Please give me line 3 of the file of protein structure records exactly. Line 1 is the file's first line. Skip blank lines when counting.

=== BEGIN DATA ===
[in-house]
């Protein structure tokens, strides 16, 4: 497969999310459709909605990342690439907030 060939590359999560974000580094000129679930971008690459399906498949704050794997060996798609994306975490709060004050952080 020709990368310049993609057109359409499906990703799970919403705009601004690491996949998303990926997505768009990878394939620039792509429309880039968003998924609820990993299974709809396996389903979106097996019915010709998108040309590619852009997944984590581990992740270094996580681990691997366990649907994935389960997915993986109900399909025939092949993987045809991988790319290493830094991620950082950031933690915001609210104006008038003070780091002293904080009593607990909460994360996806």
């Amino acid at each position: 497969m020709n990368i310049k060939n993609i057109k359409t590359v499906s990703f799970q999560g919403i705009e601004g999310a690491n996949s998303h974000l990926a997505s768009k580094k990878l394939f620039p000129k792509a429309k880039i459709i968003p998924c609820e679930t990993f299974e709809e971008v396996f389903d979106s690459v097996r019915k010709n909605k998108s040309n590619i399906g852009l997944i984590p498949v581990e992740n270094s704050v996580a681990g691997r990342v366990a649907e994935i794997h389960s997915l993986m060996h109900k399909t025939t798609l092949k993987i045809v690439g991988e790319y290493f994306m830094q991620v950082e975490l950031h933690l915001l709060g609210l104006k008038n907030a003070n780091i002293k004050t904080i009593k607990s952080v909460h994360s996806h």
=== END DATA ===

């Amino acid at each position: 497969m020709n990368i310049k060939n993609i057109k359409t590359v499906s990703f799970q999560g919403i705009e601004g999310a690491n996949s998303h974000l990926a997505s768009k580094k990878l394939f620039p000129k792509a429309k880039i459709i968003p998924c609820e679930t990993f299974e709809e971008v396996f389903d979106s690459v097996r019915k010709n909605k998108s040309n590619i399906g852009l997944i984590p498949v581990e992740n270094s704050v996580a681990g691997r990342v366990a649907e994935i794997h389960s997915l993986m060996h109900k399909t025939t798609l092949k993987i045809v690439g991988e790319y290493f994306m830094q991620v950082e975490l950031h933690l915001l709060g609210l104006k008038n907030a003070n780091i002293k004050t904080i009593k607990s952080v909460h994360s996806h």